End of tenancy cleaning

Posted: 16th December 2020 Categories: Maintenance

Mint Homes find that end of tenancy cleaning causes more disputes between landlords and tenants than any other issue. So it is useful to know what level of cleaning is required and what constitutes fair wear and tear and of course who should pay for what.

Here are some handy tips to end of tenancy cleaning for landlords and tenants.

During the tenancy

Tenants should keep their property in a clean and tidy order throughout their tenancy so there is no overwhelming cleaning when it is time to move. Mint Homes carry out regular property inspections and politely point out any potential issues if spotted during the tenancy.

The end of the tenancy

There is a responsibility for tenants to leave the property as clean as it was when they moved in. Photographs from the check in inventory can be used to make comparisons. To assist our tenants in the process and help reduce deposit deductions, Mint Homes send a letter to the tenants, once notice has been received, containing helpful and comprehensive guidance as to what is expected from them at the end of a tenancy.

Fair wear and tear

Tenancy agreements state that "tenants shall leave the property and all the landlords’ items in the same rooms, state of cleanliness and condition as it was at the start of the tenancy except for fair wear and tear regardless of how the tenancy ended".

For example, carpets naturally wear over time, so if a property is let with brand new carpets, they will not remain in pristine condition, and the longer a tenant has been in the property, the more wear there will be. However; stains, unnatural rips or burns are different and a landlord can make fair and reasonable deductions from the tenant’s deposit.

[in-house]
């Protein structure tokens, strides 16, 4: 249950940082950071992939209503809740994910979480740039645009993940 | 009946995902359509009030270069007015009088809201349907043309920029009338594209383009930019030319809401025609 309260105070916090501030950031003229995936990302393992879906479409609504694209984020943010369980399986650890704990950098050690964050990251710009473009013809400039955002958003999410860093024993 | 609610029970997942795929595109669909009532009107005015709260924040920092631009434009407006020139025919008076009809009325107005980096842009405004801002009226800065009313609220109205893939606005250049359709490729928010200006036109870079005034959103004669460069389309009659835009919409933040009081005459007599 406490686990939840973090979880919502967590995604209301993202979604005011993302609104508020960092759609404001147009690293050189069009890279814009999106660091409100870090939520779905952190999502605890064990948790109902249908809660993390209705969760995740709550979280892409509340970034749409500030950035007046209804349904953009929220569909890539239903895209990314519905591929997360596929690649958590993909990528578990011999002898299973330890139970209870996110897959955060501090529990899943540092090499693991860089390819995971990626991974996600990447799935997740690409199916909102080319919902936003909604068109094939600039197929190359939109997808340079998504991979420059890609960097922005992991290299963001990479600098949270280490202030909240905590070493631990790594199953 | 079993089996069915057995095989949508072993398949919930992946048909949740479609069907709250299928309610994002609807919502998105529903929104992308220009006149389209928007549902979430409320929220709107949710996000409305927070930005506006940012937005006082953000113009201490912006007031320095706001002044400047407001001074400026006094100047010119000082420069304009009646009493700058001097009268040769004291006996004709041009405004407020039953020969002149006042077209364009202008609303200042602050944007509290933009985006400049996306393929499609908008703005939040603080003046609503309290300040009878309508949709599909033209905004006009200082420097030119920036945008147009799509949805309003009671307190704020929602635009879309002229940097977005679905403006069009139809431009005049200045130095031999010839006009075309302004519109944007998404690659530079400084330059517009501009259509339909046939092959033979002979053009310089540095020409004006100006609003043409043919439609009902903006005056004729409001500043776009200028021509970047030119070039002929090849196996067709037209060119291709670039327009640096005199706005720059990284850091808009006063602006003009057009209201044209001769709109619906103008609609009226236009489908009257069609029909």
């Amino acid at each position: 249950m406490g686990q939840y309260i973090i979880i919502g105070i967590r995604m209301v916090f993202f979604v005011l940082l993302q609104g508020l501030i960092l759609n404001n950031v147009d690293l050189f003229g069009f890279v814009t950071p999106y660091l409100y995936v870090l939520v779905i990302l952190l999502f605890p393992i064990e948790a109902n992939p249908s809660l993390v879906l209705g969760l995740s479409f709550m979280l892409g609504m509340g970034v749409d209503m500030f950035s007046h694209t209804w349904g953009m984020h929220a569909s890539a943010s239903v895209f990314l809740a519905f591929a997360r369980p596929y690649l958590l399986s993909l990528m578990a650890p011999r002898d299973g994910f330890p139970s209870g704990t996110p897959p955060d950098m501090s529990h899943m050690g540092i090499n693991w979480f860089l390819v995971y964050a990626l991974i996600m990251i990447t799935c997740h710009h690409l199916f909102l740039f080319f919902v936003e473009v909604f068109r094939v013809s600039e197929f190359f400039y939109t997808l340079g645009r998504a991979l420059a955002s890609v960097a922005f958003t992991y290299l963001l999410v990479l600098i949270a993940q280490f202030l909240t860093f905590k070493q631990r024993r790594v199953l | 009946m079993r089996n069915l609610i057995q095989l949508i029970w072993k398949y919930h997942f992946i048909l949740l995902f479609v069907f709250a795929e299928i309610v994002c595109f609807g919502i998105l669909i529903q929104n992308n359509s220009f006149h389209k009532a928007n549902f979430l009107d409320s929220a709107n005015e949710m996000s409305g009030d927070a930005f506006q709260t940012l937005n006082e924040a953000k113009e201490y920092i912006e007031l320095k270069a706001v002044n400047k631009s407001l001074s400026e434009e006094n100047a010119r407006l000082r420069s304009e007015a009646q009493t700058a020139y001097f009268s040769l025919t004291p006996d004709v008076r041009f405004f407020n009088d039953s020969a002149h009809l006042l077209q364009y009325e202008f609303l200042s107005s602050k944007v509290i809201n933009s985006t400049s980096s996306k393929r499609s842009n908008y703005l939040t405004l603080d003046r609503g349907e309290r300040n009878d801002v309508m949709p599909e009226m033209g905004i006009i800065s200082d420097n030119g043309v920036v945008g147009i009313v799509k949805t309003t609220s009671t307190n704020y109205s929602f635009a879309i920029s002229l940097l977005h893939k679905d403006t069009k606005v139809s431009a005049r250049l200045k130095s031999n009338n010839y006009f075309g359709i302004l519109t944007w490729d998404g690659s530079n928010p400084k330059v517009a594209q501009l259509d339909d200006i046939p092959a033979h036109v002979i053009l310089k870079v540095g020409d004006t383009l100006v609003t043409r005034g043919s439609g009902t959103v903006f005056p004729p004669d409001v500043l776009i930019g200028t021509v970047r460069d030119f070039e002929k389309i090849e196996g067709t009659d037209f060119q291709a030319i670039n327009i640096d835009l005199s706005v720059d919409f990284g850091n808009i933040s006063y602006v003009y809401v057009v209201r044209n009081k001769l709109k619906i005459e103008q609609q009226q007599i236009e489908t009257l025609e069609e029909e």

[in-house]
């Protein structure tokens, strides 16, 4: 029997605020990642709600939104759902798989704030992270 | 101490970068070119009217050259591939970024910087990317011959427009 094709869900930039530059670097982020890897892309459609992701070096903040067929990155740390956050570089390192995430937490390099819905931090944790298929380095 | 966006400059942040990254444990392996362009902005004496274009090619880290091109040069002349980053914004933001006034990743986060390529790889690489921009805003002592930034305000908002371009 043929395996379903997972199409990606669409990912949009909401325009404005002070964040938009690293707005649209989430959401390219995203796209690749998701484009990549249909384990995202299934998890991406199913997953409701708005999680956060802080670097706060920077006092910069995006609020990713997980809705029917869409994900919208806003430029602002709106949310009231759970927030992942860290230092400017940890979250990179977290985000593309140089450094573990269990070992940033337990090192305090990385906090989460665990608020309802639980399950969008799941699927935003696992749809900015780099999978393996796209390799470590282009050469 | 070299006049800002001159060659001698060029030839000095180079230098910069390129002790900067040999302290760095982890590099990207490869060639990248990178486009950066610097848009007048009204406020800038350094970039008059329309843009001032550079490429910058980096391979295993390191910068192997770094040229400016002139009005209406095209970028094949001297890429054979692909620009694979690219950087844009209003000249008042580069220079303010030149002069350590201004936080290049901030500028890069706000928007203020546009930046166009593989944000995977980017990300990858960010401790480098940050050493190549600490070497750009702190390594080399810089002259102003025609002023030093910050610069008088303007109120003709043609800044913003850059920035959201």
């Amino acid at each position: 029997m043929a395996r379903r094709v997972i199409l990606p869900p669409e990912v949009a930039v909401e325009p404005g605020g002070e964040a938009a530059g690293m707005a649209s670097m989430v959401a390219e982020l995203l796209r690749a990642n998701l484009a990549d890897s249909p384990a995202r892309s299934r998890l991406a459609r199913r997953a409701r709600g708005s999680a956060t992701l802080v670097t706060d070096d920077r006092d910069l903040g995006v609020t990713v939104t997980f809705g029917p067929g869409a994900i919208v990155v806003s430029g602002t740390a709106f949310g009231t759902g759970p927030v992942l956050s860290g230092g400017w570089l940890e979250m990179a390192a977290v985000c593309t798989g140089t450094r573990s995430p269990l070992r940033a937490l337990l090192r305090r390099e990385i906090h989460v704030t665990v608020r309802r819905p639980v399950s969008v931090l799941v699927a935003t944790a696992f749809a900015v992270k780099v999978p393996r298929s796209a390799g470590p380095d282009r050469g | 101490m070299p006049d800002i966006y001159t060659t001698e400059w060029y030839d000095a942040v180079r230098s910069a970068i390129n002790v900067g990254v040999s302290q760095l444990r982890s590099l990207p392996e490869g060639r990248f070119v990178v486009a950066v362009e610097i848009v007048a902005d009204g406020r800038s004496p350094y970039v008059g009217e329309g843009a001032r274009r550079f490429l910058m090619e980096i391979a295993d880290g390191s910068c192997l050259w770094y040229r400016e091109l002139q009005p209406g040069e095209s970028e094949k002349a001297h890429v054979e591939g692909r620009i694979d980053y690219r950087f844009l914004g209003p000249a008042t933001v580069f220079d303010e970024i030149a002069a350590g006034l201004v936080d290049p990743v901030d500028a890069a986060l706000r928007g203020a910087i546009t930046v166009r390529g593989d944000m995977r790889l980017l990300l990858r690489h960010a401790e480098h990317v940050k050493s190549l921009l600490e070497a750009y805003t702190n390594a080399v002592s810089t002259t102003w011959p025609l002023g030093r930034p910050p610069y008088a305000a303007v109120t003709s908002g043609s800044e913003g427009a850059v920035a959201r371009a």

Is professional cleaning required at the end of tenancy?

Following the Tenant Fees Act 2019 a landlord cannot ask a tenant to pay for cleaning from a professional company at the end of a tenancy. Landlords can, however, ask that the tenant cleans the property to a professional standard.

There are two main reasons to make sure the property is as clean as possible before you leave:

1. To avoid disputes and ensure there are no cleaning-related deductions from your deposit

2. To ensure you receive a good reference from your landlord (if you are planning on renting another property)

Therefore, if a tenant has the time to clean the property at the end of their tenancy then this would be the most cost effective option. If you don't have time or you are not confident your own cleaning will come up to professional standards then it would be worth instructing a professional cleaner.

Landlords are well within their legal rights to use the tenant’s deposit to pay for professional cleaning services, if certain conditions are met.


To make this a fair process all round, Mint Homes undertake comprehensive, full colour photographic inventories. These are key in determining the cleanliness of a property both before the tenant moves in and after they have left.

End of tenancy inspection

At the end of a tenancy Mint Homes will undertake a check-out inventory which is available to share with the landlord. If the property has been left in an unacceptable state, and not as clean as when the tenant moved in, this will be highlighted in the report sent to the tenant.

Deposit Claims

To protect a deposit taken for an assured shorthold tenancy and help with any disputes between tenants and landlords at the end of a tenancy:

  • Cash deposits are held by the Deposit Protection Service (DPS). Mint Homes follows the guidelines set out by the DPS so it is fair to both our tenants and landlords alike. In the case of a dispute, both Mint Homes and the tenant are able to submit evidence for and against the proposed deduction for the DPS Adjudicator to make the final decision.
  • Zero Deposit (the tenants obligations at the end of the tenancy are exactly the same as a traditional cash deposit). In the case of a dispute, both Mint Homes and the tenant are able to submit evidence for and against the proposed deduction for the TDS Adjudicator to make the final decision.


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